The other day I talked about the Data Access Application Block and how you can use it in your applications to assist you with ADO.NET.
In particular, I briefly discussed this piece of code:
One of the statements worth understanding a bit better is
If you take a peek at the DAAB source code, that statement is fairly involved on the surface. It tosses you around to a number of classes and overloaded methods that could be difficult to figure out if you are new to .NET and object-oriented programming. There is some pretty cool stuff going on there, so I thought I would mimic this statement with an example that is easier to understand.
In the DAAB, Database is an abstract class. As any abstract class, you cannot create an instance of it. You can only create concrete classes that derive from Database. The DAAB currently has 2 such concrete classes: SqlDatabase and OracleDatabase.
So given this piece of knowledge, we can infer that the DatabaseFactory.CreateDatabase() static method will probably return an object of SqlDatabase or OracleDatabase which will be assigned to db. The actual concrete class will probably be created on-the-fly based on some logic (in this case the settings in the DAAB configuration file). This type of method is called a Factory Method as it defers the decision of which class to instantiate.
Let’s mimic this concept by building our own classes and factory method using an example that is closely related. First our database classes. Although they are on a much simpler scale, the classes below follow the same pattern as in the DAAB. We have an abstract class, called Database, and two concrete classes, called SqlServer and Oracle, which derive from our base class of Database. I have one simple abstract method in Database, called GetManufacturer(). As an abstract method, all derived classes are required to implement this method and has been done so accordingly.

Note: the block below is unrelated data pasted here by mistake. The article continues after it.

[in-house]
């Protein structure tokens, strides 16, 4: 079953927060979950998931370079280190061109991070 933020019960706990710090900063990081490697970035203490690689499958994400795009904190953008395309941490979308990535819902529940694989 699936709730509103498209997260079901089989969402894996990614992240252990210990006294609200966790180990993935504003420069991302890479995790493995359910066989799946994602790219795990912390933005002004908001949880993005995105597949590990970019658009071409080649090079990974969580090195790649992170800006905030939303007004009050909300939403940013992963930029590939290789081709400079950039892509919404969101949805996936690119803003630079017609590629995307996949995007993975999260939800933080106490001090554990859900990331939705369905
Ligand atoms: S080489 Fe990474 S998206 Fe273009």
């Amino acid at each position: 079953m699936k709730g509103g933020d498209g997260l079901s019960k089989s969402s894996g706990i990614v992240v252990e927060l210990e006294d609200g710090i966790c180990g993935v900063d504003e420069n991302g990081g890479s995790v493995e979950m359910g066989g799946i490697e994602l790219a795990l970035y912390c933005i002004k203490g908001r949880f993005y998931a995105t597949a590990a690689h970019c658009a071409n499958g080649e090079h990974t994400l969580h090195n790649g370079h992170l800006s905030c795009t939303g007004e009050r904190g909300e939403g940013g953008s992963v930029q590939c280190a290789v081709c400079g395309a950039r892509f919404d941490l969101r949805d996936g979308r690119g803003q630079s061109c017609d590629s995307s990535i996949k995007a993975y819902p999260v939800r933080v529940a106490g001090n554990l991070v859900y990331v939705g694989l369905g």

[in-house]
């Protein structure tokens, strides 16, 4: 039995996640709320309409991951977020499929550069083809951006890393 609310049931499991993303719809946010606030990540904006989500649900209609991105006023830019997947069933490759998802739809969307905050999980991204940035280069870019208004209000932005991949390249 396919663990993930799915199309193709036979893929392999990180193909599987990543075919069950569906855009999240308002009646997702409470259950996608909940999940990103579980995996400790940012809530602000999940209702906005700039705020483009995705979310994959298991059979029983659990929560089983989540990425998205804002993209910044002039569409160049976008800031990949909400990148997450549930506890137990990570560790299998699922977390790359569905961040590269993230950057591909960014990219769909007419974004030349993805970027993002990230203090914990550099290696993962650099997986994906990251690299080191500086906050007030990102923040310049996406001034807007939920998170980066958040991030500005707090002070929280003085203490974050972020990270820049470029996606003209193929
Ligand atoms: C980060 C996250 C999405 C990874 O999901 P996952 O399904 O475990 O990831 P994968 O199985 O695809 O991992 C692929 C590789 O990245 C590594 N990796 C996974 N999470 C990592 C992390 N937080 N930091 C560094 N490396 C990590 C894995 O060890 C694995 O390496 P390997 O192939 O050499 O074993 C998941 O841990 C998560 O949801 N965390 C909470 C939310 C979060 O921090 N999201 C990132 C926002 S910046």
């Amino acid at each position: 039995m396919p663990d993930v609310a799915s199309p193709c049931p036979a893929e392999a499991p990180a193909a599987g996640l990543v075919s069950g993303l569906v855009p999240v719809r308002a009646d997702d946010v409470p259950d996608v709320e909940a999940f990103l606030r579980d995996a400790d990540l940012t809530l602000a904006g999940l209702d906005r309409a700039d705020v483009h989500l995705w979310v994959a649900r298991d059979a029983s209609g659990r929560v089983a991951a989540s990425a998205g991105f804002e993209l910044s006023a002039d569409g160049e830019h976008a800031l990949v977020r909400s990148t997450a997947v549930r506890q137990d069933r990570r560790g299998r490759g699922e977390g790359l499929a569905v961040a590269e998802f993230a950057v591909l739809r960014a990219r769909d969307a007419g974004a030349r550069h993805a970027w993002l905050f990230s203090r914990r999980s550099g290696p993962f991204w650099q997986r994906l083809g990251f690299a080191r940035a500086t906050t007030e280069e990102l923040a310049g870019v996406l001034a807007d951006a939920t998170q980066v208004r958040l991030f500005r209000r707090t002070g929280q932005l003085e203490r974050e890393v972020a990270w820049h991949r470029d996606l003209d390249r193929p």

Now we need to create a Factory Method on a class that creates an instance of SqlServer or Oracle on the fly. Let’s do it similar to the DAAB, but with only one class for simplicity.
The class is sealed so nobody derives from it and has a private constructor so nobody can create an instance of it. This is pretty common for these types of classes.
We have essentially two static factory methods on this class, CreateDatabase() and CreateDatabase(string databaseName), both of which return an object of type Database. If you don’t specify a database, you get the default database, which is “SqlServer”. This is sort of like the DAAB, but the DAAB looks in the configuration file to find the default database. In this case, I just hardcoded it for simplicity.
Now the cool stuff is in the second method, CreateDatabase(string databaseName). The databaseName parameter is the name of the class type we want to create on-the-fly. In our case, it either has to be SqlServer or Oracle, the two concrete classes we created that derive from Database.
The rest is simple reflection similar to how it is done in the DAAB. The comments above really tell it all. We find the type requested in databaseName (SqlServer or Oracle), get its default constructor, and then invoke its default constructor which passes back an instance of the type. We then just cast the object to type Database and return it back to the calling program.
Here is code you can run to test all our classes:
Hopefully the above code will illuminate what is going on in the DAAB when you make a call to DatabaseFactory.CreateDatabase(). Although we are doing it on a much simpler scale, it is the same technique and one you can use in your applications.